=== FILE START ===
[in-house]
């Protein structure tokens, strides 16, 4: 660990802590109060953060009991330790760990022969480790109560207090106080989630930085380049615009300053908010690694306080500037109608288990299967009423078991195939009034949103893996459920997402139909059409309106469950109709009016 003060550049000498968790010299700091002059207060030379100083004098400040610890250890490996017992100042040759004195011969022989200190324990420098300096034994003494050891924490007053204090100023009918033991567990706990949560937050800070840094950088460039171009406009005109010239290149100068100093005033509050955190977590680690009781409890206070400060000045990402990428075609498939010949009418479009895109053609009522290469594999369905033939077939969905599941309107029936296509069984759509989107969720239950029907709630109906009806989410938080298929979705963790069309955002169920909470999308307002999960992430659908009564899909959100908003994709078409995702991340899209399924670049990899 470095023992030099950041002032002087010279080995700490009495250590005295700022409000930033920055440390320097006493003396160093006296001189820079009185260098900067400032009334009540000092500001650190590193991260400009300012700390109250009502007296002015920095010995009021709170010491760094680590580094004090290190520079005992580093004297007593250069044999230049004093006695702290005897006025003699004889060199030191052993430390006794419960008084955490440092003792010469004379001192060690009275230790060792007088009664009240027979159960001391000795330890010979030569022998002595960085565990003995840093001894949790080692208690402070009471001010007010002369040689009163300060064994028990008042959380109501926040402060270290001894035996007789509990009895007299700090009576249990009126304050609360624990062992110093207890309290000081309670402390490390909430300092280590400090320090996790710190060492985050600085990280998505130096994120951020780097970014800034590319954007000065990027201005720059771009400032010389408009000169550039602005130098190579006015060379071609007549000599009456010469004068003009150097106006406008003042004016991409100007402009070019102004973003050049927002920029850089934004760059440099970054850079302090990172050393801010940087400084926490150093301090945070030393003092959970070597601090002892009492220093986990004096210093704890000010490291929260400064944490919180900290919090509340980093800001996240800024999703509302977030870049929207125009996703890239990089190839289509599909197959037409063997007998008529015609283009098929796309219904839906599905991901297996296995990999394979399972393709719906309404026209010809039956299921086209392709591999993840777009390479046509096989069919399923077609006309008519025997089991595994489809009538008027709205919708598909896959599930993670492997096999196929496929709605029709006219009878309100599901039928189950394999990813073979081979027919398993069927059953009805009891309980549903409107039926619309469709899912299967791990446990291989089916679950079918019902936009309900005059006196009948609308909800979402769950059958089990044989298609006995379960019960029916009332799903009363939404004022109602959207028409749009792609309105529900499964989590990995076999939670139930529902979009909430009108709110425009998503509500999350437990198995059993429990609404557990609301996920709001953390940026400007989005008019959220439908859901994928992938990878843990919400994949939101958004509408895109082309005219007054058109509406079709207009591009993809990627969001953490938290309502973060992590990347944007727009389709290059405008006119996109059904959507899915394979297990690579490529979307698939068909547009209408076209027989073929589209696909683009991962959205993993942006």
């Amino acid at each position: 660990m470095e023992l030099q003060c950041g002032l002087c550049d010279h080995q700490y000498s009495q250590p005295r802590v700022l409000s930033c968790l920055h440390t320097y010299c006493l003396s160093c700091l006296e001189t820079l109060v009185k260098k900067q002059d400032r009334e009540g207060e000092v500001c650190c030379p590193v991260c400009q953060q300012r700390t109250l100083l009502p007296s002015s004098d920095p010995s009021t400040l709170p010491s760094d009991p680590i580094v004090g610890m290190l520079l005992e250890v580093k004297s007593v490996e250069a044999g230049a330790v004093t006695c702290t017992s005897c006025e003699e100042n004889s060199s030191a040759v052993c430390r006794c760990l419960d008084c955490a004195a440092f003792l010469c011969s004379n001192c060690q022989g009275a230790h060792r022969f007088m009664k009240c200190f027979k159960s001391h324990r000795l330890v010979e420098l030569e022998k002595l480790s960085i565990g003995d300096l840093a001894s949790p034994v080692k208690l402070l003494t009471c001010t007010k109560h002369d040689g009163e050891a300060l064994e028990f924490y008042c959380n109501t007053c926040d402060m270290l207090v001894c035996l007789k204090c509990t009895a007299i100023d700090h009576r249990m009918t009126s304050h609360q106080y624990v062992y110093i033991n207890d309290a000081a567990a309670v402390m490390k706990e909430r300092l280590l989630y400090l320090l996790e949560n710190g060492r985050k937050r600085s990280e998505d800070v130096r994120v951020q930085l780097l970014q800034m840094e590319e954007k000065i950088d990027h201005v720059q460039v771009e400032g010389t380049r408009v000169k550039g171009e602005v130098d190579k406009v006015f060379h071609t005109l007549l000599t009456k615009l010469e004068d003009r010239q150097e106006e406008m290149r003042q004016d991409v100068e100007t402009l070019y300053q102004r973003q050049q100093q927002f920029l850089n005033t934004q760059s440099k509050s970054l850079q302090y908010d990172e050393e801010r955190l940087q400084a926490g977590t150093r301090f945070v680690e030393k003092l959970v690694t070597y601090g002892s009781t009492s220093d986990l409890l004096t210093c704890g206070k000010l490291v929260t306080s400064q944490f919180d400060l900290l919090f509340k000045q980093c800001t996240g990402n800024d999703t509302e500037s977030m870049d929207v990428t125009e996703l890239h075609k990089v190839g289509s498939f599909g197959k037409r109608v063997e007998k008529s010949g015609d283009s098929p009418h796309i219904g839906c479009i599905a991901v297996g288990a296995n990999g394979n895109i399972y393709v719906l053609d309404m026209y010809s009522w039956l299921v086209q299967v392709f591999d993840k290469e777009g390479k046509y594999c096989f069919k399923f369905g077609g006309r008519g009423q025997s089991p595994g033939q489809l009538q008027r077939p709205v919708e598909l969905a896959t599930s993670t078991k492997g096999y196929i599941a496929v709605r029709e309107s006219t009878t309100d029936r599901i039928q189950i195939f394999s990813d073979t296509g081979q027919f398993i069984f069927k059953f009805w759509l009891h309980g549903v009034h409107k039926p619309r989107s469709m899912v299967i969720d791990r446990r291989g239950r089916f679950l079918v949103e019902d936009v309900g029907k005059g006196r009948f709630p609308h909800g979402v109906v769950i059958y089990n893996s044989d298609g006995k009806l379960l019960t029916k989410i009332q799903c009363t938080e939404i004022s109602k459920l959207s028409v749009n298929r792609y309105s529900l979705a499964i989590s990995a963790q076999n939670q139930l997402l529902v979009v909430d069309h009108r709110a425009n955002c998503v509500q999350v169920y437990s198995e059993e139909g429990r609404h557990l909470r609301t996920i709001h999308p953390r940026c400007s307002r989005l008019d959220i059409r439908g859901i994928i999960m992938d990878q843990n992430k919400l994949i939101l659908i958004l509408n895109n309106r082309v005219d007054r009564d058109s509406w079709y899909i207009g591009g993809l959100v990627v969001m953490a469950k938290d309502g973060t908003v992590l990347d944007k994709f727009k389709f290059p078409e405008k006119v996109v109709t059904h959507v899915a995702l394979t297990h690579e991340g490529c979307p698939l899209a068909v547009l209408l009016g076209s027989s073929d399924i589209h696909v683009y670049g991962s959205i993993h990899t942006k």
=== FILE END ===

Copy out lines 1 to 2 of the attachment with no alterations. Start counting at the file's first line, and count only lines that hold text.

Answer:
[in-house]
């Protein structure tokens, strides 16, 4: 660990802590109060953060009991330790760990022969480790109560207090106080989630930085380049615009300053908010690694306080500037109608288990299967009423078991195939009034949103893996459920997402139909059409309106469950109709009016 003060550049000498968790010299700091002059207060030379100083004098400040610890250890490996017992100042040759004195011969022989200190324990420098300096034994003494050891924490007053204090100023009918033991567990706990949560937050800070840094950088460039171009406009005109010239290149100068100093005033509050955190977590680690009781409890206070400060000045990402990428075609498939010949009418479009895109053609009522290469594999369905033939077939969905599941309107029936296509069984759509989107969720239950029907709630109906009806989410938080298929979705963790069309955002169920909470999308307002999960992430659908009564899909959100908003994709078409995702991340899209399924670049990899 470095023992030099950041002032002087010279080995700490009495250590005295700022409000930033920055440390320097006493003396160093006296001189820079009185260098900067400032009334009540000092500001650190590193991260400009300012700390109250009502007296002015920095010995009021709170010491760094680590580094004090290190520079005992580093004297007593250069044999230049004093006695702290005897006025003699004889060199030191052993430390006794419960008084955490440092003792010469004379001192060690009275230790060792007088009664009240027979159960001391000795330890010979030569022998002595960085565990003995840093001894949790080692208690402070009471001010007010002369040689009163300060064994028990008042959380109501926040402060270290001894035996007789509990009895007299700090009576249990009126304050609360624990062992110093207890309290000081309670402390490390909430300092280590400090320090996790710190060492985050600085990280998505130096994120951020780097970014800034590319954007000065990027201005720059771009400032010389408009000169550039602005130098190579006015060379071609007549000599009456010469004068003009150097106006406008003042004016991409100007402009070019102004973003050049927002920029850089934004760059440099970054850079302090990172050393801010940087400084926490150093301090945070030393003092959970070597601090002892009492220093986990004096210093704890000010490291929260400064944490919180900290919090509340980093800001996240800024999703509302977030870049929207125009996703890239990089190839289509599909197959037409063997007998008529015609283009098929796309219904839906599905991901297996296995990999394979399972393709719906309404026209010809039956299921086209392709591999993840777009390479046509096989069919399923077609006309008519025997089991595994489809009538008027709205919708598909896959599930993670492997096999196929496929709605029709006219009878309100599901039928189950394999990813073979081979027919398993069927059953009805009891309980549903409107039926619309469709899912299967791990446990291989089916679950079918019902936009309900005059006196009948609308909800979402769950059958089990044989298609006995379960019960029916009332799903009363939404004022109602959207028409749009792609309105529900499964989590990995076999939670139930529902979009909430009108709110425009998503509500999350437990198995059993429990609404557990609301996920709001953390940026400007989005008019959220439908859901994928992938990878843990919400994949939101958004509408895109082309005219007054058109509406079709207009591009993809990627969001953490938290309502973060992590990347944007727009389709290059405008006119996109059904959507899915394979297990690579490529979307698939068909547009209408076209027989073929589209696909683009991962959205993993942006």